Late Congressman Walter B. Jones Jr. Remembered in N.C. House Resolution

Raleigh, N.C. – State lawmakers in the North Carolina House of Representatives unanimously approved a resolution Tuesday honoring the life and legacy of Congressman Walter B. Jones, Jr., who served ten terms in the state House and twelve terms in the U.S. Congress as a fierce advocate for his constituents and the military. 

Senate Joint Resolution 216 Honor Walter B. Jones, Jr., Former Member, recognizes the achievements of Congressman Jones and his commitment to his community in several capacities in addition to holding elected office, including as Director of the Pitt County Mental Health Association and a member of the Consumer and Advocacy Advisory Committee for the Blind.

“I have never seen anyone in politics who paid so much attention to their constituents, especially our veterans,” said Rep. Pat McElraft (R-Carteret).  “He was beloved by all.”

Congressman Jones died at the age of 76, was married to his wife JoeAnne Whitehurst Jones for 53 years, and was a devoted father to his daughter, Ashley Elizabeth.

“Congressman Walter Jones was a rare politician,” said Rep. Grier Martin (D-Wake) during remarks on the resolution.  “He made his decisions based on what he thought was best for the people of North Carolina and for the United States.  He also had the ability to admit when he was wrong.”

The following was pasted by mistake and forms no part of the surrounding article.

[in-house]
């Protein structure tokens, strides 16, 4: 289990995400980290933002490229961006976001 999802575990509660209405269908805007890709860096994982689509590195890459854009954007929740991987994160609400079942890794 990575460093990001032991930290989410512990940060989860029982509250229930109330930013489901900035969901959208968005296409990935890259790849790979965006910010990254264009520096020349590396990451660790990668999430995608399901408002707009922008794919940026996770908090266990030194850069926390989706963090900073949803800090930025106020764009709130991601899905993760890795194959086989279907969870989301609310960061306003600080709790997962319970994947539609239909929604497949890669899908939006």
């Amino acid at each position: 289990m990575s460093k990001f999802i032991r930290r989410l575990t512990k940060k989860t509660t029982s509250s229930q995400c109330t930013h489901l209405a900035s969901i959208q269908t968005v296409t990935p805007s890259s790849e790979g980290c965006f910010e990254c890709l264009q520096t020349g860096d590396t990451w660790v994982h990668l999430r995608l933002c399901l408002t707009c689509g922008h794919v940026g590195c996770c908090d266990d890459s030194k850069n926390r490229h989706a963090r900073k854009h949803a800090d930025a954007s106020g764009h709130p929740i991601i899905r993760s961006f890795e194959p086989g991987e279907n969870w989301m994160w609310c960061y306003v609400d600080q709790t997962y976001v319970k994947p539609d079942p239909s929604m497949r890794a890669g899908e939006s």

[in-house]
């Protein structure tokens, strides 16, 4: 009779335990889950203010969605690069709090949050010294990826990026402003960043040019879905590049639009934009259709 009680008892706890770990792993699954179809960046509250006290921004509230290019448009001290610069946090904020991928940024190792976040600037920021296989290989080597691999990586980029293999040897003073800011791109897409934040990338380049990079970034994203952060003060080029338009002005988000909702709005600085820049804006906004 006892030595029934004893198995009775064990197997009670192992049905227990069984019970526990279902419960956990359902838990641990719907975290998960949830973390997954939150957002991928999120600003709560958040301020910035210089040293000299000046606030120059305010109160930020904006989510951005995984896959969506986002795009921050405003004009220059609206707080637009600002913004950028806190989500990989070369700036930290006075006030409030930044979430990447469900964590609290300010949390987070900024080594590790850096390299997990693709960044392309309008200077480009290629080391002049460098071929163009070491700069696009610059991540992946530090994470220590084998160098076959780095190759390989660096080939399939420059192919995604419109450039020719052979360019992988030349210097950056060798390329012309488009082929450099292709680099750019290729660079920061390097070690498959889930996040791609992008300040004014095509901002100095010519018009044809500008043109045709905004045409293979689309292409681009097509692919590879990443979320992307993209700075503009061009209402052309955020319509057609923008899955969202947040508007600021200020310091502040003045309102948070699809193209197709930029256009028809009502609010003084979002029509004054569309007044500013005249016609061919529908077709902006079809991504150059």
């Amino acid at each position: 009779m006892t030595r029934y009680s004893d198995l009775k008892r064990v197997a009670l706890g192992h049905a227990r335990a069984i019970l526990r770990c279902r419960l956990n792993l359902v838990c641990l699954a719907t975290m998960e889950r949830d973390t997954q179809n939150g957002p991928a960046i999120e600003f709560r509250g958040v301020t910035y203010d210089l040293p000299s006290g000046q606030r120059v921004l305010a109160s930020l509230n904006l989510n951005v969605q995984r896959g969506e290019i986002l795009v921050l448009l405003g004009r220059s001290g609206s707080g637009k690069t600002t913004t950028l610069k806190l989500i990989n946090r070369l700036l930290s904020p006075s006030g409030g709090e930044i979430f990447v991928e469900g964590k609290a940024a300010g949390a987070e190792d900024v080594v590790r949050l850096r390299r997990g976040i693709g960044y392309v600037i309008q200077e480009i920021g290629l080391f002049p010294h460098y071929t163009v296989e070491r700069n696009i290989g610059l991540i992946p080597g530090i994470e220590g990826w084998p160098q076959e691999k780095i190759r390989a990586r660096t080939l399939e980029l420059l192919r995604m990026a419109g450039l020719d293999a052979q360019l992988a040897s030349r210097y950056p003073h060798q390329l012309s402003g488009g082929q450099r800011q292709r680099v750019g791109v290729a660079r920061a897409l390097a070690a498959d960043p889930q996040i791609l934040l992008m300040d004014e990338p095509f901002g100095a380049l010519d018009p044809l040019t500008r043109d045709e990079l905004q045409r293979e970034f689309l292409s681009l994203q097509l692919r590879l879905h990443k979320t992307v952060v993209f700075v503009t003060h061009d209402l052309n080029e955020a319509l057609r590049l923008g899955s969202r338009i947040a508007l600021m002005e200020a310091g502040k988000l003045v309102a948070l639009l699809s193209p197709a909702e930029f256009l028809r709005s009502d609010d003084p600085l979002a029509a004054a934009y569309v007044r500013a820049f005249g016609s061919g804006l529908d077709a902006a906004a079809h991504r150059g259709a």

State House Speaker Tim Moore (R-Cleveland) said Congressman Jones cared deeply about the people of North Carolina and the nation:

“I’m proud to serve the same state as the late Congressman Walter Jones, an immovable advocate for eastern North Carolinians and our armed forces who set a strong example of civil discourse and principled leadership in Washington D.C. for a quarter-century,” Moore said.

Rep. Julia Howard (R-Davie), who served with Jones during her 16 terms in the state House, said Jones was a “friend to everybody and truly a gentleman.”

“He always voted his conscious, regardless of whether he was a member of the majority or minority party,” Howard said.  “He always did what he felt was right.” 

“If there were more Walter Joneses in this chamber today, it would be a kinder and gentler place, and I hope that I can be the person that I think he would be if he were still here.”